Is your IT budget leaking?

Posted by Arlene Adams, CEO of Legal Futures Associate Peppermint Technology

Your IT budget in pictorial form

I recently met the managing partner of a large law firm who was frustrated by the lack of return he was getting from his current investment in IT. He described it as a leaking bath: “The tap keeps running but the water level stays the same.”

He explained the technology supporting his business had reached a point where it was very complex and costly to make a simple change because of the consequential impact across his IT stack.

The problem he described is common and stems from the way IT has developed over the years. There has been a massive increase in technology adoption as firms strive to realise the benefits IT can deliver.

While many applications deliver significant value in their own right, the art of getting them to work in harmony is complex, time consuming and expensive. When one IT supplier changes something, it will most likely have an impact on the rest of the IT stack. The result is firms are reaching a point of complexity where a disproportionate amount of their investment is spent on simply ensuring the IT stack continues to work together.

The pace of technology advancement is only heading in one direction so this problem will only get bigger. The impact of the Internet, BYOD (bring your own device), big data and social media will mean firms increase the amount of technology they consume and the pace of its consumption.

While this represents a great opportunity for firms to use technology for competitive advantage, it also comes with a risk. The danger is that the complexity grows to the point where it becomes so difficult, costly and timely to change, it is counterproductive. In a highly competitive market where change is all around us, and critical to survival, this will hit the bottom line of any firm hard.

The problem isn’t unique to law firms, so the good news is the technology giants, such as Microsoft, Oracle, and IBM, are investing hard to address this very challenge. The solution to the problem can be found in the emergence of the Platform approach.

This is where firms buy into a base technology stack that delivers the most common technology components a company requires. The benefit is that many of these components – such as Microsoft Office, database, security, workflow, social media, browser support, device support and so on – are all taken care of by a major global vendor.

The operation and cost of keeping this all in sync is down to them. They invest thousands of engineers and hundreds of millions of pounds to make it happen. At a more advance level this can also include business applications such as CRM, reporting and document management. The Platform approach can free up a firm’s time and budget to focus on legal functionality and value, not just spending time and money to stand still.

In the legal market, firms depend on Microsoft products. I often hear the phrase that fee-earners and staff of a law firm live in Microsoft Outlook. That’s why, when firms come to buy new practice and case management software, the integration to Microsoft is a key battleground. In recent years Microsoft launched its Dynamics CRM Platform, one example of the Platform approach. Microsoft Office and many other Microsoft products work natively in this Platform. This removes the need of firms to worry about the integration of core Microsoft products.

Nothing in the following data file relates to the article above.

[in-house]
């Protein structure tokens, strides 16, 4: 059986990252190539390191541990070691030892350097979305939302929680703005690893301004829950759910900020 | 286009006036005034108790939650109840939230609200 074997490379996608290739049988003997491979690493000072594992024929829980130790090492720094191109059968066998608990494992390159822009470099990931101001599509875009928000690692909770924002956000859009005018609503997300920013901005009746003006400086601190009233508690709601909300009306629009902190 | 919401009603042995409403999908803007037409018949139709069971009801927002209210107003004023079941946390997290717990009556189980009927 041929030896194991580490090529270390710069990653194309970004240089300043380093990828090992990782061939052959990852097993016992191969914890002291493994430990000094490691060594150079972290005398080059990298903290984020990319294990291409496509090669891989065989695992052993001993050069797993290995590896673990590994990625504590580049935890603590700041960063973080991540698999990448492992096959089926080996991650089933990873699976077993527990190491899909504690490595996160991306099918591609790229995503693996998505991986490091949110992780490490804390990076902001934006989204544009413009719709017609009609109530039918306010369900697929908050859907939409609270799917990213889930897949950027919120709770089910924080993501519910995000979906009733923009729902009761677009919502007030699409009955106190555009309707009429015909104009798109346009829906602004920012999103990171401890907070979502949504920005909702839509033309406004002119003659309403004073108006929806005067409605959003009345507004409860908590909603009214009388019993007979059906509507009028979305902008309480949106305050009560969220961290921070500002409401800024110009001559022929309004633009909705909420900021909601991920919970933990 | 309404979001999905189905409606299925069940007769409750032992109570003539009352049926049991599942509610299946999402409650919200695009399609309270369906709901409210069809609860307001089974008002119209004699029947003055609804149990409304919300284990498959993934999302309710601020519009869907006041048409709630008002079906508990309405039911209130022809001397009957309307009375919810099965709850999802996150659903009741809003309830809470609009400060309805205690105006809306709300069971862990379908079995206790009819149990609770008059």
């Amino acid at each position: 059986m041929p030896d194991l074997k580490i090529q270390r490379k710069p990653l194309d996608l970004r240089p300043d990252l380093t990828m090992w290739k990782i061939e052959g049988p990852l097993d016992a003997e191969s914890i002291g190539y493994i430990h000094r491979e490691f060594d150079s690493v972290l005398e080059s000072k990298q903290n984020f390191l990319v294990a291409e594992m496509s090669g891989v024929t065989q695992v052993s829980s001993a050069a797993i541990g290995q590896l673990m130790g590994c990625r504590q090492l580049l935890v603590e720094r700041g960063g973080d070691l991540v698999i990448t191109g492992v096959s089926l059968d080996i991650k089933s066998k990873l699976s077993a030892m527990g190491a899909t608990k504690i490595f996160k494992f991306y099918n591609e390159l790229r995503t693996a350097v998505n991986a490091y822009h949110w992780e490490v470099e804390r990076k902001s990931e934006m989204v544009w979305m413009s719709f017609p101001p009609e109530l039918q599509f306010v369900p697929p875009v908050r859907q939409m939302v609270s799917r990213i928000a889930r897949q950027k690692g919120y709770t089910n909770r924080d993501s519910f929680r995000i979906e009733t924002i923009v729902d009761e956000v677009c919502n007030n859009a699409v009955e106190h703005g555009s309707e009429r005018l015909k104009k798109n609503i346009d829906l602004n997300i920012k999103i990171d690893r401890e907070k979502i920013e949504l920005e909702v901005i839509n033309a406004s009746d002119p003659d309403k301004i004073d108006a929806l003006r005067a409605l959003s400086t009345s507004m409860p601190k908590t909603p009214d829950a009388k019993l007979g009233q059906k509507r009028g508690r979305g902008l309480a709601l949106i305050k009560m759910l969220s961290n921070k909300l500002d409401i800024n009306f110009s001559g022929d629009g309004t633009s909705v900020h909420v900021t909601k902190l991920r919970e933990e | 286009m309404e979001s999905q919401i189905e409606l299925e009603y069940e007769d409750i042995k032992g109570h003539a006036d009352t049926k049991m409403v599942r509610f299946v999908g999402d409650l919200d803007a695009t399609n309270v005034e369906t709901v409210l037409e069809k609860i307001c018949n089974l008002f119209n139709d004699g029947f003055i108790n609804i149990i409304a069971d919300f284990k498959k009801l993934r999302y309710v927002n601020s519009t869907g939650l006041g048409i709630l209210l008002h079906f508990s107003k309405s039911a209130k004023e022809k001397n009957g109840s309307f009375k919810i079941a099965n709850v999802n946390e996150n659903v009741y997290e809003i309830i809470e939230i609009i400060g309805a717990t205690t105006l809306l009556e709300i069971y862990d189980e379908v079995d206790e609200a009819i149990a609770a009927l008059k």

The Legal IT Landscape Report found “compatibility with existing applications was overwhelmingly the biggest challenge”, so the Platform approach has the potential to remove one of the biggest IT headaches faced by law firms.

The arrival of the Platform approach, and companies like Peppermint Technology who have built legal applications on top of the Microsoft Dynamics CRM Platform, allows law firms to plug the IT investment leak. Firms have the opportunity to invest in a technology Platform that can advance a firm’s competitive advantage as opposed to spending their money to tread water.

    Readers Comments

  • Brian Mills says:

    The reality is that buying more boxes to do specific functions will not work, as the cost goes up and ongoing support is needed.The key is to properly use and integrate yout most important functions for the benefit of your clients and fee earners. You need to link your switchboard with your case management with your accounts, to serve your customers smart and also to be able to produce actually useful business information which lets you see the flow of cases and allow your board to plan. Anything else is an exercise in technology for technology’s sake and continues to lock your firm into spending on systems which do not deliver a better service.

  • Arlene Adams says:

    Spot on Brian. Well said. Shame this is where most legal firms have, accidentally, found themselves. They will have to change to compete with new entrants that get this and have the benefit of starting from scratch.

  • Totally agree Arlene. I would always advocate the platform approach over best of breed – and not only in the legal industry.

    However, I believe that the answer is not quite so straightforward – when an organisation’s end to end IT service is poor, it is rarely sufficient to buy and implement some new technology.

    My view is that as the reliance on IT in legal firms has increased many times over in the past few years, the in house IT capability in terms of skills and (even more so) professional systems and service management processes has just failed to keep up.

    To stop the leaking you need to look at people and process not just technology.


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